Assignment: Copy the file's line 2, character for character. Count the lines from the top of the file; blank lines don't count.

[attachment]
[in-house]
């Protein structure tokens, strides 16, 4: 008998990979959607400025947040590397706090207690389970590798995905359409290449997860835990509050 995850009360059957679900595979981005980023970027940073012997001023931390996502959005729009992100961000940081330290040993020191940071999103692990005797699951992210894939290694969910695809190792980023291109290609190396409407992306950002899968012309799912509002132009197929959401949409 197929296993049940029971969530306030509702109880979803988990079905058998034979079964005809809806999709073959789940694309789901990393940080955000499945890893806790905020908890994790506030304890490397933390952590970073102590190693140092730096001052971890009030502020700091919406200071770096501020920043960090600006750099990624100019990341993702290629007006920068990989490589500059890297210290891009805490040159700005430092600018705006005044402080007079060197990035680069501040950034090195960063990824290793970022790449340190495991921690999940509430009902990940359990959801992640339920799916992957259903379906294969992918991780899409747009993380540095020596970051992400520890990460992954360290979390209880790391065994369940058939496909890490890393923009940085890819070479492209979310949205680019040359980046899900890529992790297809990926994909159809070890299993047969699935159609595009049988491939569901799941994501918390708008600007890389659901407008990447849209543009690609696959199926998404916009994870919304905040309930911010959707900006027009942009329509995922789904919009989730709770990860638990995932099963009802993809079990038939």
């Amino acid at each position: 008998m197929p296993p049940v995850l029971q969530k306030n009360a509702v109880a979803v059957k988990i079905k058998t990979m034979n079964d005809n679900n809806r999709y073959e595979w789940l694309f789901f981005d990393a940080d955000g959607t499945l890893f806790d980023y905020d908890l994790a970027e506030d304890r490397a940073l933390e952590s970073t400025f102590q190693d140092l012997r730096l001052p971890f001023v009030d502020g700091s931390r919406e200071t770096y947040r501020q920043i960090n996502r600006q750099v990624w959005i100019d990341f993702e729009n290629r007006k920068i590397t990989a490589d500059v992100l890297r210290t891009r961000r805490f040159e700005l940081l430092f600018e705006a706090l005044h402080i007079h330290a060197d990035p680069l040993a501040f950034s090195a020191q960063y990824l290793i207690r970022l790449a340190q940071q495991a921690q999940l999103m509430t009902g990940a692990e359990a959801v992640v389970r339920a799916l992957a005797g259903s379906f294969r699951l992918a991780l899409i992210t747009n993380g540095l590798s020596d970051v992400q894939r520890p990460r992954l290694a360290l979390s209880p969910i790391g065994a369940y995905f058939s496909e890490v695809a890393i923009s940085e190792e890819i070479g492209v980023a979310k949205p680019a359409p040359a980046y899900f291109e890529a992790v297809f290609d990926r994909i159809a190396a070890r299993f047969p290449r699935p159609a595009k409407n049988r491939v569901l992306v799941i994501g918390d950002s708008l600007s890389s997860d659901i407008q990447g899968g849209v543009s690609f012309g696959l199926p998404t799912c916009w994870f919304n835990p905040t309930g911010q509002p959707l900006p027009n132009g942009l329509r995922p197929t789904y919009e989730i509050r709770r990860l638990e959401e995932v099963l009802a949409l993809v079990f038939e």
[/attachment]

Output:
């Protein structure tokens, strides 16, 4: 008998990979959607400025947040590397706090207690389970590798995905359409290449997860835990509050 995850009360059957679900595979981005980023970027940073012997001023931390996502959005729009992100961000940081330290040993020191940071999103692990005797699951992210894939290694969910695809190792980023291109290609190396409407992306950002899968012309799912509002132009197929959401949409 197929296993049940029971969530306030509702109880979803988990079905058998034979079964005809809806999709073959789940694309789901990393940080955000499945890893806790905020908890994790506030304890490397933390952590970073102590190693140092730096001052971890009030502020700091919406200071770096501020920043960090600006750099990624100019990341993702290629007006920068990989490589500059890297210290891009805490040159700005430092600018705006005044402080007079060197990035680069501040950034090195960063990824290793970022790449340190495991921690999940509430009902990940359990959801992640339920799916992957259903379906294969992918991780899409747009993380540095020596970051992400520890990460992954360290979390209880790391065994369940058939496909890490890393923009940085890819070479492209979310949205680019040359980046899900890529992790297809990926994909159809070890299993047969699935159609595009049988491939569901799941994501918390708008600007890389659901407008990447849209543009690609696959199926998404916009994870919304905040309930911010959707900006027009942009329509995922789904919009989730709770990860638990995932099963009802993809079990038939």